Now those are just several indications in terms of the shift to the left and Ireland, but where the Christian worldview would point us is even deeper than these illustrations. It would be to the fact that this kind of shift on moral or cultural issues requires a prior shift, a shift that is more fundamental than ethics, a shift that is actually in terms of the most basic questions of worldview, most particularly a theological shift having to do with the existence and nature of God. Here we get to the very nature historically of religion. The core of the word of religion includes the sense of binding, and thus where you find genuine religious authority, you find what is called binding authority. This can be explained very easily. A religion is understood to be binding if for instance belief in that religion would prevent you from taking an action or performing an act that you would otherwise do. If you are bound in terms of the teachings of that faith then it is genuinely functioning as a faith and as a worldview in terms of your life. One of the things we need to note is that long before most people declare themselves to be secular the first great step of secular transition in their lives is the fact that religion whatever the religious faith they claim loses its binding authority.
But it’s not just a matter of individuals. What we’re looking at here in Ireland is the fact that the Catholic Church has lost the binding authority of its teachings amongst the citizens of Ireland, and the vast majority of those citizens at least historically have identified as Catholic. And furthermore as Liam Stack indicates in this article, they have even shown a remarkable deference to the Roman Catholic Church and to its clergy. But that was then this is now, a fundamentally changed situation there in Ireland. But this story points us to something else that evangelicals had better note very, very carefully. It turns out that in this article the Catholic Archbishop of Ireland, that is Diarmuid Martin, and Liam Stack the report in this article, agree that there were two basic fundamental shifts that explain the headline of the demise of the church in Ireland tilting to the left.
The first has to do with what they describe as massive social changes. Those include economic and political changes also technological changes. We would simply summarize this under the larger theme of secularization. But the second issue is not so much sociological. It is moral. It is the priestly child abuse crisis in Ireland that appears to have been more than anything else the fuse that exploded the secularization of that historically Catholic nation. And yet knowing the history of Ireland even as reflected in this New York Times article, the Priestly child abuse crisis was only one of the great corruption crises that rocked the Roman Catholic Church in Ireland over the course of the last several decades. Archbishop Martin who as Stack says has generally received pretty high marks for how he more recently has dealt with these scandals explained:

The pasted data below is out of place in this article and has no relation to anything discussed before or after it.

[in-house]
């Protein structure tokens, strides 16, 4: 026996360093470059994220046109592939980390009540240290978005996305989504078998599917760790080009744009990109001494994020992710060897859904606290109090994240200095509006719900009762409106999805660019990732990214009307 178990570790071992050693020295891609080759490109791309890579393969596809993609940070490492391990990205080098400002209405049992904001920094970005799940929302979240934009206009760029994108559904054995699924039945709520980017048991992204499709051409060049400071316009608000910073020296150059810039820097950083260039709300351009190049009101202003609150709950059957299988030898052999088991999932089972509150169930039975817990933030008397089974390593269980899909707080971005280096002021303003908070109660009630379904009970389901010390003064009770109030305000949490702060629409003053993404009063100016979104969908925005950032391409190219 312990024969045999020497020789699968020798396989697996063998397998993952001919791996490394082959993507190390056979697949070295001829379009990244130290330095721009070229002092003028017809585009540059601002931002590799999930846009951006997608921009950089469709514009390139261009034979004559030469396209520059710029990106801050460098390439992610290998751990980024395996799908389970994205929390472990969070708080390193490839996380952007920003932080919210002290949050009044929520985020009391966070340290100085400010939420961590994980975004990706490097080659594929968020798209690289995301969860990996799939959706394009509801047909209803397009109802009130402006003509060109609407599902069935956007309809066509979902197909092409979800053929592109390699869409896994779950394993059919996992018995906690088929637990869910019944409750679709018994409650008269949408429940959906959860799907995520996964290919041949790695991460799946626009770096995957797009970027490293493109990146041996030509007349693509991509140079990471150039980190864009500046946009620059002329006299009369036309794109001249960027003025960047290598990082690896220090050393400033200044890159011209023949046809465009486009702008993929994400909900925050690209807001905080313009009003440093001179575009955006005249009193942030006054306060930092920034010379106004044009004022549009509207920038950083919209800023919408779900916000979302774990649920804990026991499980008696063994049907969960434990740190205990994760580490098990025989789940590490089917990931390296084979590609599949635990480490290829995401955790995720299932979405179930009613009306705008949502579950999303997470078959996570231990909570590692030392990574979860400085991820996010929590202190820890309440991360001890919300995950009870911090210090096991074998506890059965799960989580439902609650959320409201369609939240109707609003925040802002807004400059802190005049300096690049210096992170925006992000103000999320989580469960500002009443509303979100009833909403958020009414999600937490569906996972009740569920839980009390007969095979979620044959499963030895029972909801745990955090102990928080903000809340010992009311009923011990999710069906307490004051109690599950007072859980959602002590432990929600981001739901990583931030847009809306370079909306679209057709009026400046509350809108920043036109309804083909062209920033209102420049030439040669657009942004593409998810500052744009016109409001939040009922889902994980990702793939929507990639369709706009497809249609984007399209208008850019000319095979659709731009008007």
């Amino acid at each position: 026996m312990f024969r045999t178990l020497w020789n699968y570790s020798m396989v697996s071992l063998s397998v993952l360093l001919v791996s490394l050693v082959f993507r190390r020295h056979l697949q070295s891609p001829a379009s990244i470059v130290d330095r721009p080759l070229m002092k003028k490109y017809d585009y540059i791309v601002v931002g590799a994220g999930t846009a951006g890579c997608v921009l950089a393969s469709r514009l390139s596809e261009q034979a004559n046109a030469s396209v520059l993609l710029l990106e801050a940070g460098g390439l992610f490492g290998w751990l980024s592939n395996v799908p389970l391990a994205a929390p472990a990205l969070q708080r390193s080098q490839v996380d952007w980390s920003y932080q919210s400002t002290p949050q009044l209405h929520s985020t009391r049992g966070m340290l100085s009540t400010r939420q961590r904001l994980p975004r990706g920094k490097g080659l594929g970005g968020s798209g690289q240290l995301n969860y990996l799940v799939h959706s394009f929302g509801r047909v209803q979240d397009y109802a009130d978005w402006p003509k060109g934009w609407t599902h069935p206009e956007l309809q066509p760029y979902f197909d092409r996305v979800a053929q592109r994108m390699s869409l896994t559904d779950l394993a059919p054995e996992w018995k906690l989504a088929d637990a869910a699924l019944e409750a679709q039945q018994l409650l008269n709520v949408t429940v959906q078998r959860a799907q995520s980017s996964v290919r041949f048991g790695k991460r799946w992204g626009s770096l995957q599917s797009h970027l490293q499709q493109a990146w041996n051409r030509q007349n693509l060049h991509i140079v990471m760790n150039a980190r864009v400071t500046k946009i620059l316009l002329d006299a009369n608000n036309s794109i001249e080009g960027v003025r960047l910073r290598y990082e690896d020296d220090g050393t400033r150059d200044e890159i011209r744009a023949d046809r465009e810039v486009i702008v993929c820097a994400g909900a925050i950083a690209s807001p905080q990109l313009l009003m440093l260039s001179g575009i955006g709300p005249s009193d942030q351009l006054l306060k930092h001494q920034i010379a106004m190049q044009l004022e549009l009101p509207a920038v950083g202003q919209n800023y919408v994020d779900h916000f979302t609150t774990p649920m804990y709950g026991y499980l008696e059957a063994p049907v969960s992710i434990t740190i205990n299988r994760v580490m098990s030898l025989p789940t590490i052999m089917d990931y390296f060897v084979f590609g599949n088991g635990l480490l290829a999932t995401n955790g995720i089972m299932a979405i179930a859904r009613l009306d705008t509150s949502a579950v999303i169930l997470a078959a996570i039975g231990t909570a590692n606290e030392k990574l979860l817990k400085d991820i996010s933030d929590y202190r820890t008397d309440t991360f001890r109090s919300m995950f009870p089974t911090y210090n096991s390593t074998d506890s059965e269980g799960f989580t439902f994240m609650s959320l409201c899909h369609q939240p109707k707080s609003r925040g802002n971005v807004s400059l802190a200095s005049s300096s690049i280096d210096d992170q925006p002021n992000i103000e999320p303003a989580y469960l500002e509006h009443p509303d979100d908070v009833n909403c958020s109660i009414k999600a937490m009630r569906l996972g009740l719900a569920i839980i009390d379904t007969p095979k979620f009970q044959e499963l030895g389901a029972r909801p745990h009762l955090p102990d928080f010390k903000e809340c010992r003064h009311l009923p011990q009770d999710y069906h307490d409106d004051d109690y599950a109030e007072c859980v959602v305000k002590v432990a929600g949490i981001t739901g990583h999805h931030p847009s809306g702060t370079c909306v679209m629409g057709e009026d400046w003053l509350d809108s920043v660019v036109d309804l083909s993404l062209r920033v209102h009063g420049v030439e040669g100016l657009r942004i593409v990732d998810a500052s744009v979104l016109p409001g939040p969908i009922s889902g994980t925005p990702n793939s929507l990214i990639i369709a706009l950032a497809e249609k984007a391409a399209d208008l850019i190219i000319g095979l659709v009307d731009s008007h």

“It was a crisis of trust in the church, a crisis of betrayal by the church — and you can’t regain trust just by saying to them, ‘I’m sorry.’ ”
So as evangelicals in the United States are wondering in this country how regions that had been closely identified with the moral teachings of Christianity can have moved so far so fast. Well we have at least the first part of the equation here. We have that process of secularization that is clearly taking place and with that secularization comes a liberalization of morality. That’s something that seems to happen in virtually every single case. But in Ireland we have a further warning, a warning that should be heard by all. And that is the warning that once there is a moral crisis that shakes the church to its very foundations from that it is very, very difficult to recover. And thus oddly and sadly enough but important for us to recognize, the eventual legalization of abortion in Ireland might will be traced to a clergy sexual abuse crisis in the Roman Catholic Church. That’s the kind of sobering message we dare not miss.
Australian state turns to euthanasia amid the shifting ground of medical authority